I can hear you asking ‘do we really need to discuss this topic?’ We live in a modern, forward thinking society, where equality and diversity are supposedly embraced. So why am I writing about this? We all know how to behave when we meet a disabled person, right? Wrong. Some people are natural, thoughtful and relaxed when they meet a blind person, but in my experience, many are not.
As children we are taught to be polite and respectful, to make friends and socialise, but unless you and your family are close to a visually impaired person, it is not unusual to reach adulthood never having considered how these lessons apply to meeting someone who is blind. There are people who believe that you should communicate with a blind person in the same way you communicate with anyone else. But to me, inclusion isn’t ignoring someone’s blindness. It’s acknowledging it, being aware of the relevance of your actions in the context of their visual impairment and then seeing beyond it, so you see the person, not the blindness. I’d like to share a few thoughts and tips on interacting with people with sight loss which I hope might be helpful.
Communication is essential if we really want to concentrate on the person and the not just the disability. If more people can learn to communicate comfortably and effectively with visually impaired people, it would be a small but significant step in improving perceptions the general population might have of people with sight loss. I’ll talk about interacting in three situations, offering assistance, socialising and in the workplace. It’s a lot of information so I’ve decided to split it into three posts, making up a mini-series which I hope you will enjoy.
I’m going to share a few tips on this topic that work for me. I am registered blind but have a little central vision when the light is just right, so not all these tips will apply to every person with a visual impairment. They are just my thoughts, certainly not the ‘correct‘ way, but I hope they will give you an idea of what might be an appropriate way of interacting with a visually impaired or blind person to avoid awkwardness. Today’s post addresses how to offer assistance to a visually impaired or blind person.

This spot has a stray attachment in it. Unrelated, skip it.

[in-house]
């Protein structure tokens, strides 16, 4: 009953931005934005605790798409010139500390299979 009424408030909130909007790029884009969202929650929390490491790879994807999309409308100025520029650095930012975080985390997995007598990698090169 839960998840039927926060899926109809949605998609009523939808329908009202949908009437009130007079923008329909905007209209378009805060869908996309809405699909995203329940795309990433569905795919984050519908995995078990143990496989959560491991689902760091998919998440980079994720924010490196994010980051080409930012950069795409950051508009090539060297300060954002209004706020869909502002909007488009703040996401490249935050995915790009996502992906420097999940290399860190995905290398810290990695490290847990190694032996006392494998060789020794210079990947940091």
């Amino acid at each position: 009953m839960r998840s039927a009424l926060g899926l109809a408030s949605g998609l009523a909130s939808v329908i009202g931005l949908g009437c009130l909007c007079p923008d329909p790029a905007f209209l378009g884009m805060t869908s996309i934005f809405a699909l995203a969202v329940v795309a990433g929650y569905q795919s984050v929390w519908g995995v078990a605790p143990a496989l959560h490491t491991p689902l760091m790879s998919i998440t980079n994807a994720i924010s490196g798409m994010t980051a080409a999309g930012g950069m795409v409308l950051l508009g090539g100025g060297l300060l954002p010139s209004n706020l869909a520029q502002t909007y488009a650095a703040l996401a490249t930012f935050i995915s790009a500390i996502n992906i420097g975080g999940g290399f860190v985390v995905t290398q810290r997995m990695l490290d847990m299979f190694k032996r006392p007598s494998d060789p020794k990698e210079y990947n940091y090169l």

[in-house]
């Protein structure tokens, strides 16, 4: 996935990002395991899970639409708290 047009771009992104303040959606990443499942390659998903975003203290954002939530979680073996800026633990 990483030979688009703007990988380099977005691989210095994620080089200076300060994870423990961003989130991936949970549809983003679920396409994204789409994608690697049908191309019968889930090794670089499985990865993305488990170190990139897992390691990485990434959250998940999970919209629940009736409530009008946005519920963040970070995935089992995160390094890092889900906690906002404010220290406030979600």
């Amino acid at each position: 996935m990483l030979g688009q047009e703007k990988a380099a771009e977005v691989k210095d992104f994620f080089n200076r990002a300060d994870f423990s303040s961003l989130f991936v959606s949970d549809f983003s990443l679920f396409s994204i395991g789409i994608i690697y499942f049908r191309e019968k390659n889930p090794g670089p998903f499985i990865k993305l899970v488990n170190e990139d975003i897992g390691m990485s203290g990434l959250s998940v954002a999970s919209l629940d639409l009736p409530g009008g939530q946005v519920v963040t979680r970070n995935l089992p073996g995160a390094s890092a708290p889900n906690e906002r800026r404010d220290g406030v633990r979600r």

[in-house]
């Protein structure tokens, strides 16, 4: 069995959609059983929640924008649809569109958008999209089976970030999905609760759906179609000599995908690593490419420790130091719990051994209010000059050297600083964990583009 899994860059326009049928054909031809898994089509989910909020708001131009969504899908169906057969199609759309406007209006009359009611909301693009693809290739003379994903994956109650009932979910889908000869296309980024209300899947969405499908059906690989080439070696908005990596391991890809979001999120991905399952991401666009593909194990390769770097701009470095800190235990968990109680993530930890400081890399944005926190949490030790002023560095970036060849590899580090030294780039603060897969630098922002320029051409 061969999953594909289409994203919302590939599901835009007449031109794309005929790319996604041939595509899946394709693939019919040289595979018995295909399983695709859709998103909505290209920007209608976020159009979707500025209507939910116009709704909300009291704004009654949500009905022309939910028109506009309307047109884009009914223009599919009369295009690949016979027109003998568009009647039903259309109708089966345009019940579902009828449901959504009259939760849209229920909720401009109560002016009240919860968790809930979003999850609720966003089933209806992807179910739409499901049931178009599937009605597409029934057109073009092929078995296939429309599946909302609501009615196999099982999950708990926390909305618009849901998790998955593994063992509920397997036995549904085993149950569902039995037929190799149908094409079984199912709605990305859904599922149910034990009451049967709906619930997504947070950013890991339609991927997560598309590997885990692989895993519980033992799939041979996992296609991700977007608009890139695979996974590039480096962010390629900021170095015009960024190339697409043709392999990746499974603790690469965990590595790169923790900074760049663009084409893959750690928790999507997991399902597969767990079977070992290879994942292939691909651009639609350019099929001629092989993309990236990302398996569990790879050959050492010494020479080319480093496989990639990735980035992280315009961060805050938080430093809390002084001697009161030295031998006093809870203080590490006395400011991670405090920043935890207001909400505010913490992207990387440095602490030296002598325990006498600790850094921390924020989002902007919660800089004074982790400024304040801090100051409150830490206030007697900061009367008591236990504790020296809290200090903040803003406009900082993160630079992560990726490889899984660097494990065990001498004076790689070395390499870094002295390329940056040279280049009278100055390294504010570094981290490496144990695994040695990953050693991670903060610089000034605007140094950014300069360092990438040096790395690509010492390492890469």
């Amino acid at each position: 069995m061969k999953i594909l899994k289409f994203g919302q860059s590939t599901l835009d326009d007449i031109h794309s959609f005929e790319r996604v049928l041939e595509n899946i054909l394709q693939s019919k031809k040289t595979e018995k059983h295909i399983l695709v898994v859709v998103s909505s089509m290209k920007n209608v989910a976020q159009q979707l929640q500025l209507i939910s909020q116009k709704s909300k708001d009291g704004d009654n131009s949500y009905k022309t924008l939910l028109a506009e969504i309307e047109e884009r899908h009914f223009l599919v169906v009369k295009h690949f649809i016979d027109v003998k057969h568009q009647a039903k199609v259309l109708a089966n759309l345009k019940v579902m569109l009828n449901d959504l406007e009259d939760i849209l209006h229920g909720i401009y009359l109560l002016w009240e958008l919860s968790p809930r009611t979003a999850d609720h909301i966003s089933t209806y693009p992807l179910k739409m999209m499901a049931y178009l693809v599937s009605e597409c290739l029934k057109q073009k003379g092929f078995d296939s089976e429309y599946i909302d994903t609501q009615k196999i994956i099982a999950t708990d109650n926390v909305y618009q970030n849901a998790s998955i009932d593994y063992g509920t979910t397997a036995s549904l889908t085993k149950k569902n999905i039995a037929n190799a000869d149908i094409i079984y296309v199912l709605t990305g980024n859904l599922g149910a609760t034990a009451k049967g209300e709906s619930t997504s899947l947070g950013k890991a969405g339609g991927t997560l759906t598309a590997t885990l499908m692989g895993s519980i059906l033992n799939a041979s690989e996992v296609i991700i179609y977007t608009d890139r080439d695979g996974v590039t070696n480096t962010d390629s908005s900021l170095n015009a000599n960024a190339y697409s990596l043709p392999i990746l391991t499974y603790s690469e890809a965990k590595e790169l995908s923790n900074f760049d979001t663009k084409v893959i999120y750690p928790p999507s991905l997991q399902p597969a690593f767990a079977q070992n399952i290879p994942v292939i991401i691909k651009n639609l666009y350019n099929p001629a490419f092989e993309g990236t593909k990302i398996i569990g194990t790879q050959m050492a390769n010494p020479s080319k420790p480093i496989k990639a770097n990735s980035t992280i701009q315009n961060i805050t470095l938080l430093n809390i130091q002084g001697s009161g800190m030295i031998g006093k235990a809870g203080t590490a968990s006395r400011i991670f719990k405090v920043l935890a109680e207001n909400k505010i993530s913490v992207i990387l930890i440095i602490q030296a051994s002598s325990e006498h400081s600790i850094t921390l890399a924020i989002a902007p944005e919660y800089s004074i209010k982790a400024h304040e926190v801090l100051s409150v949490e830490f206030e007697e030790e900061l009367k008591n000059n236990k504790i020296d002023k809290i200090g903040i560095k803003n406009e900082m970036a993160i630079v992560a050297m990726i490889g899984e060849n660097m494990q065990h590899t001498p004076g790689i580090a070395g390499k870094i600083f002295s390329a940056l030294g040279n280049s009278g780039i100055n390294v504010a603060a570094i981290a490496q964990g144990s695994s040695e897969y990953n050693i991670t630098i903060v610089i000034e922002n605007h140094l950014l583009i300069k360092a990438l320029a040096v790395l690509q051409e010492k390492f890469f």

Part 1: Offering Assistance
Like anything you do for the first time, when you meet a blind person for the first time and want to offer them assistance, it can be difficult to know if you are doing things correctly. You don’t want to offend anyone or come across as being too helpful, not helpful enough or you may not know if you are communicating effectively. I’d like to share my thoughts on this subject, based on experiences of people helping me. Every visually impaired person is different and has their own preferences, like anyone else, so consider this a little guidance rather than a set of rules.
1. Don’t assume we can’t see anything
The most important thing to take away from this mini series is that blindness is a spectrum and being legally blind does not necessarily mean we only experience darkness. Some blind people can sense light, some have tunnel vision, some have peripheral vision and there are many more variations besides. Others are profoundly blind and see nothing at all. It’s never helpful to assume what a the person can or cannot see. Making these assumptions affects how you communicate, whether you realise it or not. Don’t be surprised if we make eye contact when we talk to you or if you see us looking at a mobile phone. Having said that, it is also important to remember that some people can see nothing at all, and you need to be mindful of this.
2. Offer assistance
If you see someone who you think is visually impaired and they seem in need of a little help, it is a kindness to offer them assistance. Start by saying hello to get our attention before starting a conversation, otherwise we might be unsure if you are talking to us. In a loud and busy place, I find it acceptable if someone gently touches my arm so I know they want my attention.
3. Don’t be surprised or offended if we decline